There are other ways for a person to become a permanent resident (investment, entrepreneurship, etc.) which may also be “conditional”; call to discuss details.
The most common way to lose your legal permanent resident status (LPF) is through acts considered to indicate your intent to abandon your permanent resident status. This can be true even if you do not really intend to abandon the permanent residency and or give up your green card. You can just "stumble into it" by committing acts which may indicate this intent to abandon even if you do not.
You may be found to have abandoned your legal permanent residency status if you:
Move to another country, intending to live there permanently. Intent to live permanently outside the U.S. is generally indicated by absences of up to six continuous months, absences totalling six months or more, moving family and businesses out of the U.S. permanently, and other such acts. There is no fixed time which does or does not show “intent to abandon”; the USCIS will take all surrounding facts and circumstances into consideration, but an absence of 6 months, or repeated lengthy absences are very likely to raise a red flag and may cause the Service to treat you as out of status and your green card abandoned and revoked.
Some factors surrounding an absence which may indicate that you did not “intend to abandon” your permanent residency are:
- The reason for your trip;
- Evidence showing how long you intended to be out of the United States on that trip or on a series of trips;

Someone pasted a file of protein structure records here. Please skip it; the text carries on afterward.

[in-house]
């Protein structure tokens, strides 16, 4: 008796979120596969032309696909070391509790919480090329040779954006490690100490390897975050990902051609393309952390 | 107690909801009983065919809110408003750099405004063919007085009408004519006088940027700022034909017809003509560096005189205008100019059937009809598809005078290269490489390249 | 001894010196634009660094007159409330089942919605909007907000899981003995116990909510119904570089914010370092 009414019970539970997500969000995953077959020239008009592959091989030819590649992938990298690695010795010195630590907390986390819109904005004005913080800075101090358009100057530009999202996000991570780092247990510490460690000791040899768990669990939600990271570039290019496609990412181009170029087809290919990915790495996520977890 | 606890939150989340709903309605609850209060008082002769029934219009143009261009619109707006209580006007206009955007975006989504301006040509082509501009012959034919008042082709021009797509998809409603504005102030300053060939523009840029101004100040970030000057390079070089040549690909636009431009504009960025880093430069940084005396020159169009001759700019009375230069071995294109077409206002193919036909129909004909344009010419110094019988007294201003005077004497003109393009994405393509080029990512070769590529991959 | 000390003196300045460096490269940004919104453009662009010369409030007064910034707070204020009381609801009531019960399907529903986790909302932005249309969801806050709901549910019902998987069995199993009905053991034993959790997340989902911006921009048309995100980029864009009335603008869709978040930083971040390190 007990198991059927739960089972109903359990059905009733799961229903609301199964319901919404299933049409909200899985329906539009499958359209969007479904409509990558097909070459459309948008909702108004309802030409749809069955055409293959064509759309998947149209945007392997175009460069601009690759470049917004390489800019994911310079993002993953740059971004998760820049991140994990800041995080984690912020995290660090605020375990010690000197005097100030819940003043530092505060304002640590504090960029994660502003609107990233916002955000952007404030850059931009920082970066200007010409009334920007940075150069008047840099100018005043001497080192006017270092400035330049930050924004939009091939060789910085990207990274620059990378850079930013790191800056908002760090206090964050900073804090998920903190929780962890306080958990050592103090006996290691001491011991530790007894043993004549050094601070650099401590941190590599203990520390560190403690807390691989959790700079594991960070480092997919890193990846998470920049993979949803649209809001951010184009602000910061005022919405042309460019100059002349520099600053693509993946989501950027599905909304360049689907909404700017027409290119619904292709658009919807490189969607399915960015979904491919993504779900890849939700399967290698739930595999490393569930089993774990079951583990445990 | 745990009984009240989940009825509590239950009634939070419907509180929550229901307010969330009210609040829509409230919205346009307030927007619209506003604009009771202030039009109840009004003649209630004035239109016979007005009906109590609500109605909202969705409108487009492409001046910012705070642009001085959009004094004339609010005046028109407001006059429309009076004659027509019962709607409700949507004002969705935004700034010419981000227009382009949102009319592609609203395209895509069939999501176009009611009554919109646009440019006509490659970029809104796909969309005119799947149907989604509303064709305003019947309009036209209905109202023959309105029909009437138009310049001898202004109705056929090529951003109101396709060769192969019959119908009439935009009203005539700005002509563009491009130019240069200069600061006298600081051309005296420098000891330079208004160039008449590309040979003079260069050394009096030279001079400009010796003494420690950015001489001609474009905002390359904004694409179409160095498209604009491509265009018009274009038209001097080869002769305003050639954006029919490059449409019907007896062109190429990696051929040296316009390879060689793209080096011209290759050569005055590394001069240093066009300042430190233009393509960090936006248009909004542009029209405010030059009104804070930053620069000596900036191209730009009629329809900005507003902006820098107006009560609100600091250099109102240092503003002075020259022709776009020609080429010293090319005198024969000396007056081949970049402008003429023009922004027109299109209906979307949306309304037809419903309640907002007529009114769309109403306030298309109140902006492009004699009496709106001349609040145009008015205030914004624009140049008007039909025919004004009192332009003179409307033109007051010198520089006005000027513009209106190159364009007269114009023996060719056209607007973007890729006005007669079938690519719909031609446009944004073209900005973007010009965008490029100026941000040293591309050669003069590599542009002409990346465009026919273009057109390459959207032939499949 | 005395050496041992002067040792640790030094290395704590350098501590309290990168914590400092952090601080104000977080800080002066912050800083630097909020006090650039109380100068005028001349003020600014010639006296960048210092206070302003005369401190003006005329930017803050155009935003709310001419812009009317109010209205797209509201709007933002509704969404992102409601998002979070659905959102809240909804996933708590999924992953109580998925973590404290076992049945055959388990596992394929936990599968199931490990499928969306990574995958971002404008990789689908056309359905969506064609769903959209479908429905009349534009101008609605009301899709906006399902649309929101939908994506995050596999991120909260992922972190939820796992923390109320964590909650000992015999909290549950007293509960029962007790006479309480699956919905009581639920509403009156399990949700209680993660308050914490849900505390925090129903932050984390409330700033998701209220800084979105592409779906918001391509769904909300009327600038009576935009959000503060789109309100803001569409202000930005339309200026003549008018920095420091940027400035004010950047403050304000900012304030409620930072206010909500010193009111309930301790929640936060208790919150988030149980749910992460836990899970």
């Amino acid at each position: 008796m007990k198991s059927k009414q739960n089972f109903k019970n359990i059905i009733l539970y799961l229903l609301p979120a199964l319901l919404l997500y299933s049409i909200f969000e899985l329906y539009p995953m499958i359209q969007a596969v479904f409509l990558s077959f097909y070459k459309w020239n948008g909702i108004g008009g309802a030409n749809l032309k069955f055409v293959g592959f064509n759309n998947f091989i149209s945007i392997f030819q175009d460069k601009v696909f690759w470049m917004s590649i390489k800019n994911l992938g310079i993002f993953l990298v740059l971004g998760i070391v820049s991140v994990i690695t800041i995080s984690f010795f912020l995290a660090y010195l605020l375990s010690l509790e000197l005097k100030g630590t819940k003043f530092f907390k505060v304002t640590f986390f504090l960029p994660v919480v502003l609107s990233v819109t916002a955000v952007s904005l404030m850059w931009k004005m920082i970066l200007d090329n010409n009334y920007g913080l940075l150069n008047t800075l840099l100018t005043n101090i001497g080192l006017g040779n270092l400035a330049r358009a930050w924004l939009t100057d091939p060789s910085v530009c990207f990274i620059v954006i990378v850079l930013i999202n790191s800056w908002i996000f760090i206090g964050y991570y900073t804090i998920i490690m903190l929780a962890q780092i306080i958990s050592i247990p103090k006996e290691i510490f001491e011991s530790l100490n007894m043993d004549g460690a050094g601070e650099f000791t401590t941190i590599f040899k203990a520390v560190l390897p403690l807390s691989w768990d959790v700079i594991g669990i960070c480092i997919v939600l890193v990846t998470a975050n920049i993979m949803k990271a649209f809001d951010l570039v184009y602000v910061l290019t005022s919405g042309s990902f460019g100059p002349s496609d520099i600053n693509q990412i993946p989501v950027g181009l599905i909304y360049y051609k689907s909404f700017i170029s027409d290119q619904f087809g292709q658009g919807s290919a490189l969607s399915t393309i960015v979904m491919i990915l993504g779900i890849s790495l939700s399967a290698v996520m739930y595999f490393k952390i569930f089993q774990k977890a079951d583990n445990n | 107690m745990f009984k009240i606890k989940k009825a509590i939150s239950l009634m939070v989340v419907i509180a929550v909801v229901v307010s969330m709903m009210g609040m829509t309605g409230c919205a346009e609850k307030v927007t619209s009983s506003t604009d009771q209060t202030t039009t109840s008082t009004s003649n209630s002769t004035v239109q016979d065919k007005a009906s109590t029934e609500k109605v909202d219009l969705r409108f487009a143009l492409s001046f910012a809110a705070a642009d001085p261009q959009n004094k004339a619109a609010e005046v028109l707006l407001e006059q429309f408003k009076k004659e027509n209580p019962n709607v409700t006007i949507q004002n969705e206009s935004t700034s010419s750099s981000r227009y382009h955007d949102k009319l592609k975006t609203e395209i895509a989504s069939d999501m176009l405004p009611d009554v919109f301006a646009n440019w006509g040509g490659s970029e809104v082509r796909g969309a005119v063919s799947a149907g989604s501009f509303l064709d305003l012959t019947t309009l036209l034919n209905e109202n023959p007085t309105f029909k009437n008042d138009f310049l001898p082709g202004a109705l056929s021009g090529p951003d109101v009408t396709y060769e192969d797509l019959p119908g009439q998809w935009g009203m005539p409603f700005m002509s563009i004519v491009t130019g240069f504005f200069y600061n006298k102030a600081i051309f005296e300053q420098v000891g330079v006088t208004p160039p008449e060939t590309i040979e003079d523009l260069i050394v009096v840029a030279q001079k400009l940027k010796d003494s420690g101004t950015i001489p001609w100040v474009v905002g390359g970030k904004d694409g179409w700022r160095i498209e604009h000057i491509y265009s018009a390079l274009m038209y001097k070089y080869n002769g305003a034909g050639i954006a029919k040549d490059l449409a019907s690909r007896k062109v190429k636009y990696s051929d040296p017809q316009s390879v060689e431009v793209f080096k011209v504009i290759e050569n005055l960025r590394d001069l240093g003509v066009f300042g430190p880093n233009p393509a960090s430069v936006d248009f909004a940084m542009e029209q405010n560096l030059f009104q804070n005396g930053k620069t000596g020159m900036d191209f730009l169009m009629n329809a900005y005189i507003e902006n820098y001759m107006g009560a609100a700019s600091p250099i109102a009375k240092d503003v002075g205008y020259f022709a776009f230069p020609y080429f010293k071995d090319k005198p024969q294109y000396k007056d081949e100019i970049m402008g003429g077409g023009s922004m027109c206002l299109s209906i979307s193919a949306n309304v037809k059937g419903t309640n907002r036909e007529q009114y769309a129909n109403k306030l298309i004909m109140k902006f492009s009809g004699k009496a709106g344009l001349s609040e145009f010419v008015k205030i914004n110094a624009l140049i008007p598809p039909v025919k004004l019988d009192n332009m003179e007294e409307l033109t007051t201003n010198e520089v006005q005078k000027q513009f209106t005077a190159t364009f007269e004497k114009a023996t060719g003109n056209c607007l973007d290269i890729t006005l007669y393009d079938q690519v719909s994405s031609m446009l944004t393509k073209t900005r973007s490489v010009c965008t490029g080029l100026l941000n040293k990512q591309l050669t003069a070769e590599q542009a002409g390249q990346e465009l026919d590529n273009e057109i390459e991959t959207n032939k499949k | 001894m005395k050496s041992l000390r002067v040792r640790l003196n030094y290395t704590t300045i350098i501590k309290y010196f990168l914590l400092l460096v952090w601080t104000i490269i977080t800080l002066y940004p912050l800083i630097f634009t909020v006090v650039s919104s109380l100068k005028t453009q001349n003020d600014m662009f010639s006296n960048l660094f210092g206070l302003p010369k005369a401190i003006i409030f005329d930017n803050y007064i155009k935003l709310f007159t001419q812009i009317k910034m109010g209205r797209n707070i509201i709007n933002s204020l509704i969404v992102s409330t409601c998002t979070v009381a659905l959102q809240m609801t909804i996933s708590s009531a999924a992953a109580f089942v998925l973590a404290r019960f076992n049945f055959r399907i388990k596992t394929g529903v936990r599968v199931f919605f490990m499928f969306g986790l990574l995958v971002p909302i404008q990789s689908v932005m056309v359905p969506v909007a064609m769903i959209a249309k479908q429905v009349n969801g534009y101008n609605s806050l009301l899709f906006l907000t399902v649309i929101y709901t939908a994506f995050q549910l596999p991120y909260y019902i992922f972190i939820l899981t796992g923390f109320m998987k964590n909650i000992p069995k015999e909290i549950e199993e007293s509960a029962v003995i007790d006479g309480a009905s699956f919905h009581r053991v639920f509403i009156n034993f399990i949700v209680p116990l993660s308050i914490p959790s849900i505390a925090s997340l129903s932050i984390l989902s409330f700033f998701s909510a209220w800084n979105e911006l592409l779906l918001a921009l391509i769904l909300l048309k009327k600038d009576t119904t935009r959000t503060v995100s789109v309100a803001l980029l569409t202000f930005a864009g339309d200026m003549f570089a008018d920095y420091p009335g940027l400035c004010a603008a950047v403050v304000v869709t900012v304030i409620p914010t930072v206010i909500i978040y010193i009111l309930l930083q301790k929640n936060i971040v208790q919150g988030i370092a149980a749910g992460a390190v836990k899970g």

- Any other circumstances regarding your absence; and
- Any events that could have contributed to you being absence for longer than originally thought, especially if they were beyond your control (death, illness, etc.)
Note: If you, as a permanent resident, are going to be outside the U.S. for an extended period of time it is a very good idea to obtain a re-entry permit from USCIS before you leave, or a returning resident visa (SB-1) from the U.S. consulate while abroad; these may assist you in showing that you intended only a temporary absence. Call Amerilawgroup for further information.
Note: another trap absent permanent residents often fall into is failing to file income tax returns while living outside of the United States for any period; even if you do not owe any tax. *Declaring yourself a “nonimmigrant” on your U.S. tax returns is another obvious mistake to avoid if you want to continue to be a permanent resident.
Free confidential phone consultation with our immigration attorney, He/she will work with you and advise you each step of the way.
Full forms and documentation preparation.
Provide full guidance and assistance in assembling personal information and documentation required for the filing of the initial USCIS forms (I-751 Parts1-7 and all required addendums).
Assistance with Translations as required. In most cases we can tell you how to get this done without cost
Assistance with Joint filings, Single/divorce filings, or post death filings.
Establishing proof and validity of your relationship as it existed at the time of the issuance of the Conditional Permanent Residency (LPF - Conditional) and up to the time of filing for removal of conditions. The USCIS does not take your word for it, you must prove that this relationship was valid, and not for the purpose of immigration, when you entered into it and that it remained so up to the time of applying for conditions removal